The way we measure click latency is fairly straightforward and requires minimal equipment. We use a computer - either a desktop or laptop - with the Reaper software installed, a Quad-Capture sound card, a microphone, a default mouse connected to the computer, and the test mouse. We also use the program X-Button Mouse Control to remap the mouse's buttons, and we use it even for mice that have dedicated software.

We connect the microphone to the sound card, which is connected to the computer via USB, and we place the mouse on top of a box that has the microphone inside. If the test mouse has any debounce settings in the software, which is something that essentially sets a delay, we set it to the lowest value. We set the polling rate to its maximum; this is how many times per second the computer reads data from the USB, so a polling rate of 1000Hz means the computer reads the data 1000 times per second. Then, using the X-Button Mouse Control program, we reprogram the right button of the mouse to 'M'. This is because, in Reaper, there's a shortcut with M that places a marker in the timeline of the audio recording.

For the actual testing, we close the monitor so it doesn't introduce any input lag, start the audio recording, and click the mouse five times. For each press, a marker appears on the audio recording, this is when the computer registers the input. Looking at the sound wave, we measure the time difference between the start of the wave - when the mouse was clicked - and where the marker is; this gives us the click latency. We use an average of the last four clicks, because the first click may be slower if the mouse was in some sort of 'sleep' mode. This gives us our final click latency. We repeat this method for each connection method available on the mouse.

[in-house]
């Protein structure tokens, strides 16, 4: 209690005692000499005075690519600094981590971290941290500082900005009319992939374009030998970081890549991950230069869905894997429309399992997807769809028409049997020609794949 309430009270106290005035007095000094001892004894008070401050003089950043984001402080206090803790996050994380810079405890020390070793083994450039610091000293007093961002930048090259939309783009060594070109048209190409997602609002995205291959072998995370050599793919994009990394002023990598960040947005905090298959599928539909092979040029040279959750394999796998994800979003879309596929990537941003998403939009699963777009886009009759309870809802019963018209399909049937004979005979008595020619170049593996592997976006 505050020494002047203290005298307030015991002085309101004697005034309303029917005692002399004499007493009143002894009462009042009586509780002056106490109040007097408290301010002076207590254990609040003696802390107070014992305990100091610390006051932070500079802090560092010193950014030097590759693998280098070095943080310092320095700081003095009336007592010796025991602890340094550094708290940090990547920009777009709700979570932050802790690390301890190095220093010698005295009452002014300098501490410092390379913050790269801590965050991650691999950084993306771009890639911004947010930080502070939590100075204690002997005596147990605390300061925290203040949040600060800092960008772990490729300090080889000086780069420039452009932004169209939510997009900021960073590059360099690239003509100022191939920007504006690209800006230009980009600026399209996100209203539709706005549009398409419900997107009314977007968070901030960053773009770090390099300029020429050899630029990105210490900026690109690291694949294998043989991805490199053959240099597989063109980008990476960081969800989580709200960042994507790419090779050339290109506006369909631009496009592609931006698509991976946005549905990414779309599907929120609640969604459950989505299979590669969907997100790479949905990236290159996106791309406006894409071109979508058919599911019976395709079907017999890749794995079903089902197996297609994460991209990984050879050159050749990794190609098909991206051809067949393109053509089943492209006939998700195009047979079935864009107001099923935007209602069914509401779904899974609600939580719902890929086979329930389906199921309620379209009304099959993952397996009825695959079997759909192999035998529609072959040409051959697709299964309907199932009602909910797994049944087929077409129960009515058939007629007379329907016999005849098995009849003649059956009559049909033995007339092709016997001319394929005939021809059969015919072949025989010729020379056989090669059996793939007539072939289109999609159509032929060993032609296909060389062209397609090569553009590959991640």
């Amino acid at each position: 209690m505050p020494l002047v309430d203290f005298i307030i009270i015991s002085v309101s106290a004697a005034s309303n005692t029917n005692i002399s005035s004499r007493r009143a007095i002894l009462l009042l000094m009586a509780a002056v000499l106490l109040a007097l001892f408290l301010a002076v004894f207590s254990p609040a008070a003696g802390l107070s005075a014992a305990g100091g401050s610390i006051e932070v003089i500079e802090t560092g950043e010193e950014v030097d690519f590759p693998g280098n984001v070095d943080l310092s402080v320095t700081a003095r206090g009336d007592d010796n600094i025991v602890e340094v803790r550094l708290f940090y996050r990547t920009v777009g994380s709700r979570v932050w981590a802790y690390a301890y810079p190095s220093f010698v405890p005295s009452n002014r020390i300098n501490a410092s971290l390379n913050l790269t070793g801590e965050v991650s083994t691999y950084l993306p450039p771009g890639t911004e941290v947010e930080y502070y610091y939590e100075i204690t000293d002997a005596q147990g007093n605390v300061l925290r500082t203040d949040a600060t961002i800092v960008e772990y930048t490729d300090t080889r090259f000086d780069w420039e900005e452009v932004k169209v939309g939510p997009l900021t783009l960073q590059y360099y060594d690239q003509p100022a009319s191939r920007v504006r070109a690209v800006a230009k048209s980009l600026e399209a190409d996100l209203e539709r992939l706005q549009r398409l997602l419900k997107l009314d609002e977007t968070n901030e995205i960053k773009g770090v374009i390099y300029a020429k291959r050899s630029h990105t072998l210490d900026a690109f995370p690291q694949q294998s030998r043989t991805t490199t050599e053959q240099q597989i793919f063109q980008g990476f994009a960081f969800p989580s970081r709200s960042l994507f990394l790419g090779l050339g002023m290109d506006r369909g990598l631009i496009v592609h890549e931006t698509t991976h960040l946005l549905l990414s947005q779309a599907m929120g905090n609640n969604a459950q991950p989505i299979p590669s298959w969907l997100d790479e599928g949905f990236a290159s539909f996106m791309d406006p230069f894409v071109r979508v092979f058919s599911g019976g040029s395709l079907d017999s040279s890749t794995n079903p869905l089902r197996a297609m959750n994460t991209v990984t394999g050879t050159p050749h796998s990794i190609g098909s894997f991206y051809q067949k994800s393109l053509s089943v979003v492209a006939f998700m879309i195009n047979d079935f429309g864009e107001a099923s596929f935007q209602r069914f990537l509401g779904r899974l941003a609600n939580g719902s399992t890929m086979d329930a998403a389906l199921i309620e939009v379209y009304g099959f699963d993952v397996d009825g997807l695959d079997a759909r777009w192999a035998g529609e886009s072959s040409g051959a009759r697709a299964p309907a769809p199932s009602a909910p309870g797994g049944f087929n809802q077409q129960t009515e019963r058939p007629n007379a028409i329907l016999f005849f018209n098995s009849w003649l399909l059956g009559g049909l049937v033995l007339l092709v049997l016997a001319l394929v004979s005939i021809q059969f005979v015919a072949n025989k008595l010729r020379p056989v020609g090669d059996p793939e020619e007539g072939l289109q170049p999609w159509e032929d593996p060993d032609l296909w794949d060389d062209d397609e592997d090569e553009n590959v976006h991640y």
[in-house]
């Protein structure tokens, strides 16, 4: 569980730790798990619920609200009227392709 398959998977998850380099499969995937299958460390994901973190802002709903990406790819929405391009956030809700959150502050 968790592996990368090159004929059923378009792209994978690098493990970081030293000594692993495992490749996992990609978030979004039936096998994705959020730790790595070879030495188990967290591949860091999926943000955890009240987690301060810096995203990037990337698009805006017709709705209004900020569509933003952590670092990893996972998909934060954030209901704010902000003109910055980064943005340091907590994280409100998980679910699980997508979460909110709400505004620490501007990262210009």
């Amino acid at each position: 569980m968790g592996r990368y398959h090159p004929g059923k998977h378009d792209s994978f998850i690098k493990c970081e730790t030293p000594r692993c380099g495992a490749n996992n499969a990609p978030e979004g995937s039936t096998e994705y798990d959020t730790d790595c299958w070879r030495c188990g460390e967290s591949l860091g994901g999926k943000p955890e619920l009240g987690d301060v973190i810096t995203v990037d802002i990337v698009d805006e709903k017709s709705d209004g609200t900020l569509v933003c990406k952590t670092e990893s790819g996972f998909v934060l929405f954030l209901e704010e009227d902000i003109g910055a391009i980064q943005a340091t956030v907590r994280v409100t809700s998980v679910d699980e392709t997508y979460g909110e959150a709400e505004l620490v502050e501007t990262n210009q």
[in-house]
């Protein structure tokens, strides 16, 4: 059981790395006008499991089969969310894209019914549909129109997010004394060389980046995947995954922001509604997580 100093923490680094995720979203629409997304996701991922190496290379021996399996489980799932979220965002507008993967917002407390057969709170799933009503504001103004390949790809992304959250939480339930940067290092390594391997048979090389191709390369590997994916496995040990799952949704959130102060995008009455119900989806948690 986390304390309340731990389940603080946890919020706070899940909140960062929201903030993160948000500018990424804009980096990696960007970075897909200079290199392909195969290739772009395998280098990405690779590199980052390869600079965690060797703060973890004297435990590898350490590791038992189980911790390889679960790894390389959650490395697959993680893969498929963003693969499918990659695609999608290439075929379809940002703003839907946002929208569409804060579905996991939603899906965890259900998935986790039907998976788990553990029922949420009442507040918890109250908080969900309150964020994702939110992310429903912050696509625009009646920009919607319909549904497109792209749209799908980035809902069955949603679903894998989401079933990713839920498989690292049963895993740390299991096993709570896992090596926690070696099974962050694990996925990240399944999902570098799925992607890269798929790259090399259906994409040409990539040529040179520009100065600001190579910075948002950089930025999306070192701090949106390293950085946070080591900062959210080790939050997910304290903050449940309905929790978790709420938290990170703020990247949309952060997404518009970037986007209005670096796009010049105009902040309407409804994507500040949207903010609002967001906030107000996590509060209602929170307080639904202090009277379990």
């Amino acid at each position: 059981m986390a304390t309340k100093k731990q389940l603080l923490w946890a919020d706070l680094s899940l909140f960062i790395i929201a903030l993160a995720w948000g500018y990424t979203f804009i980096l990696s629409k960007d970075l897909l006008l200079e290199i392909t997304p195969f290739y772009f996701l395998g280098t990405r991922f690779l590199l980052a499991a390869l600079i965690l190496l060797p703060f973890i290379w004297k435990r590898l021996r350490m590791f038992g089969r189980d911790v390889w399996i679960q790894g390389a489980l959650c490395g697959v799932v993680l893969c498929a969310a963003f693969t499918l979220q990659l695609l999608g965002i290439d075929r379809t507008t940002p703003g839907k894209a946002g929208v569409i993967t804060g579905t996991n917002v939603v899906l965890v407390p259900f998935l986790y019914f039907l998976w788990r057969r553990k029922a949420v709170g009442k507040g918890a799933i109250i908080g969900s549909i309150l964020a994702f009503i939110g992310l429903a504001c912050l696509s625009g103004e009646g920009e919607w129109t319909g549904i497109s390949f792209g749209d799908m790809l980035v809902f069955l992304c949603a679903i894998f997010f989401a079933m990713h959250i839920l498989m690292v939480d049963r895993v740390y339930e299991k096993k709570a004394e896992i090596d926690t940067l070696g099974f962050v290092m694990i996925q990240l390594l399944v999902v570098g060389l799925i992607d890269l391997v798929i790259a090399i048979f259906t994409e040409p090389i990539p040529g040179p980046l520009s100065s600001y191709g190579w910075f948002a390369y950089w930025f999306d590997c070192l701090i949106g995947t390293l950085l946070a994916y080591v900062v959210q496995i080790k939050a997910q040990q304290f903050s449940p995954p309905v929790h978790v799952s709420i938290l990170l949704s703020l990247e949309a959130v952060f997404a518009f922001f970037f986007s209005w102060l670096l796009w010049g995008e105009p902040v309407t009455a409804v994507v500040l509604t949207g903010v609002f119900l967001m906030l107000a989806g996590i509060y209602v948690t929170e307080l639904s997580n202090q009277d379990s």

Wired Latency

What it is: The latency obtained when connected with a wire. How long it takes for the mouse input to be registered by the computer once the mouse click switch is pressed down.
When it matters: When you plan to game using the mouse with a wire.
Good value: <18 ms
Score distribution

A wired mouse connects directly to the computer, and generally, has the least amount of latency. Some mice, such as the Logitech MX Master 2, have a charging cable, but still use their wireless connection when charging. This means they don't use a wired connection, so we can't measure the click latency.

Wireless Latency Over Receiver

What it is: The latency obtained when connected via the wireless receiver. How long it takes for the mouse input to be registered by the computer once the mouse click switch is pressed down. If the mouse comes with a receiver extender we are using it and placing the receiver at 20 cm from the mouse.